To put it succinctly Pragmatism in the context of Dewey revolves around the idea that experience is the key to actually learning and that knowing develops when we solve problems we encounter in everyday life (Radu, 2).  Dewey’s Progressivism stems from Pragmatism in that his student-centered theory is practical from the perspective of students and how they actually learn and also respects personality differences in teachers (Badu, 3).  In Dewey’s Progressive schools students learn by “stimulated interest” in subjects that interest them.  Other philosopher’s with similar ideas as Dewey include Kilpatrick and his push for project-based learning, Dalton’s individualized study, and Winnetka’s individualized education.

Dewey has definitely had his share of critics over the years.  For example, there are those who advocate Perennialism meaning they believe we should continue to focus attention on the great & lasting works from the past (Badu, 4).  Edmonson discussed other criticisms of Dewey including those that came from the capitalist business/government class that opposed Dewey’s politics, from religious traditionalists as Dewey did not like religion, Dewey’s poor writing skills, and his ironically dogmatic views opposing anything seen as traditional in education.  First and foremost Edmonson saw Dewey’s agenda as being political more so than being about education.  Put another way, Dewey’s progressive interventionist big-government politics made him tune out positive aspects of American capitalism.

Hildreth, meanwhile, discussed criticisms of Dewey including for his push away from expert driven models, lack of “core knowledge or coherence”, “faults in logic”, and his lack of definition for the word “social” in his theories.  In the give and take between the people and those in power who presumably know more than lay people it is hard to see exactly whose views should win out.  Ideally the people in power can find some sort of broad consensus but even then large segments of the population get left behind.  It is also important for members of society to have some “core knowledge” that we all know, such as the basic functions of our government and the periodic table, though that concept is also difficult to articulate in a meaningful manner for all citizens.  Hofstadlter argued that Dewey provided no appropriate ends for education meaning he did not define what outcomes should be (Hildreth, 31).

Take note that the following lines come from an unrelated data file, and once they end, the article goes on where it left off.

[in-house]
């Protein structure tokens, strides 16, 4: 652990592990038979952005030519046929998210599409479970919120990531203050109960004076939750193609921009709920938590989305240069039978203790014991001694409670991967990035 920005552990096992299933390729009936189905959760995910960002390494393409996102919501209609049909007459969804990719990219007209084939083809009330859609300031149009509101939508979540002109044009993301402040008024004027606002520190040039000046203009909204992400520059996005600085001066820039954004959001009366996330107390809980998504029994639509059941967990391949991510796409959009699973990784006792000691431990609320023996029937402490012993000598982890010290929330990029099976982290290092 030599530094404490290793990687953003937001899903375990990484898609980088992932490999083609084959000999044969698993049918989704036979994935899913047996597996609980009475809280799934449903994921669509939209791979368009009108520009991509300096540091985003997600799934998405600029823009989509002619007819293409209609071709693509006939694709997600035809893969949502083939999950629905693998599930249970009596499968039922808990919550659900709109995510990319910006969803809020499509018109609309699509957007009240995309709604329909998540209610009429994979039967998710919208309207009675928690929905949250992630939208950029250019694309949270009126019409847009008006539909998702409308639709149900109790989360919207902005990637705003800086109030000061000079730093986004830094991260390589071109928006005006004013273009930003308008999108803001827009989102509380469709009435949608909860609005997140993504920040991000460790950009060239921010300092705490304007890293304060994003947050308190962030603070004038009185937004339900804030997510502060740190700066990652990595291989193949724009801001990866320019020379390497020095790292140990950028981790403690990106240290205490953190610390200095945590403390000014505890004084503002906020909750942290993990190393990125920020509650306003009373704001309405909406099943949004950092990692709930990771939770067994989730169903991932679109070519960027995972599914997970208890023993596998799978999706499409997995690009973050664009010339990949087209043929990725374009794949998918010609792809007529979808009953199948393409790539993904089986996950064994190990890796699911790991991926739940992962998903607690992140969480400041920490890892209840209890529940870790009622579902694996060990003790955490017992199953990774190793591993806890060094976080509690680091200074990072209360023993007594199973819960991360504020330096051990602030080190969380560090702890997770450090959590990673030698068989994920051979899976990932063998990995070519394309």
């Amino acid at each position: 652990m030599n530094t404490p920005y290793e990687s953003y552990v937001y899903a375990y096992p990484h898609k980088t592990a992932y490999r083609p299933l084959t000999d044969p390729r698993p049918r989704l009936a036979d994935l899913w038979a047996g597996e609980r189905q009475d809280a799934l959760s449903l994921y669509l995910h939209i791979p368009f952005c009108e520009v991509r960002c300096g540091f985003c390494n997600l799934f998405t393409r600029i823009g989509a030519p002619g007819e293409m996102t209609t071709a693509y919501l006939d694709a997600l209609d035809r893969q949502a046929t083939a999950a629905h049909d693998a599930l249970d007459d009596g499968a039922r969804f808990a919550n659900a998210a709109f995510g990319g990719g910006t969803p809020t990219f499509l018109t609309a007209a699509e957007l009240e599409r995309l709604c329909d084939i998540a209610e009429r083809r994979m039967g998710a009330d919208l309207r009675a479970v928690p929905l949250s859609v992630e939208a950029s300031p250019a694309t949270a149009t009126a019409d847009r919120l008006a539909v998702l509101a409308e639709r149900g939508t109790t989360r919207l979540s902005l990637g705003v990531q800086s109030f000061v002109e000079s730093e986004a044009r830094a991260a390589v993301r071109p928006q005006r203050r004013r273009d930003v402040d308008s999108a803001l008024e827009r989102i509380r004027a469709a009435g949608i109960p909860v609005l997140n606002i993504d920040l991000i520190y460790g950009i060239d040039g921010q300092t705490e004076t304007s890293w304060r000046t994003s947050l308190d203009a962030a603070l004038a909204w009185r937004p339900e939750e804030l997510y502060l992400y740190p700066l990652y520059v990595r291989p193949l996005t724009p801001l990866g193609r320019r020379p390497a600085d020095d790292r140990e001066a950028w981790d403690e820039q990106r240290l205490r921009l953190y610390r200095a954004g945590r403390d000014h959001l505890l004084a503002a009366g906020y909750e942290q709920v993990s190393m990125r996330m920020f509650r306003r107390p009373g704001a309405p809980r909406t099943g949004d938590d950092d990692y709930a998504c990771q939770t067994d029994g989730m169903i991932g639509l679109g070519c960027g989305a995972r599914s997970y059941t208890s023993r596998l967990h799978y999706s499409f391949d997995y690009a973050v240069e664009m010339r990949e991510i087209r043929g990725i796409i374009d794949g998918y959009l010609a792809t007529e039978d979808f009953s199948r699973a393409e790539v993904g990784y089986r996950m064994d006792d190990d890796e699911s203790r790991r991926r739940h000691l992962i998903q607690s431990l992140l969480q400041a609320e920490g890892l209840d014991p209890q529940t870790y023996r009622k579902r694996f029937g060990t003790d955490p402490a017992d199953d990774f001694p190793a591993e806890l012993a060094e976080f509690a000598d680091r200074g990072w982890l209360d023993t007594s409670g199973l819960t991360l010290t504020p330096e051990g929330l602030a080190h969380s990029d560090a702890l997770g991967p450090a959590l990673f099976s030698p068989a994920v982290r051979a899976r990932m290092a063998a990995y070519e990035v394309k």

My grade school experience was somewhat progressive in that we had a more student-centered curriculum that allowed us freedom in the classroom to choose our assignments and complete individualized contracts.  Within this context though we had items on our contracts that our teachers told us we had to complete.  We were also guided away from what Dewey would call “mis-educational” endeavors such as rowdy behavior that would disrupt other students from their learning.  There were also some “non-educational” activities such as copying definitions of words from the dictionary to memorize.  Overall though I do see how our teachers planned lessons to meet state standards which addresses the criticism of Dewey over his lack of “ends” in education.  I do also see how my classmates were prepared to learn for jobs that did not exist at the time.  This system worked well for me and most of my classmates but I am not sure everyone reached their full potential.  One friend’s mother went so far as to send one son to my school and her other to a more traditional school in the district.  This leads us to a discussion on charter schools and the school choice movement that I am sure we will address in future modules.

Looking for a similar assignment? Get help from our qualified experts!

Our specialized Assignment Writers can help you with your custom paper today. 100% written from scratch

Order a Similar Paper Order a Different Paper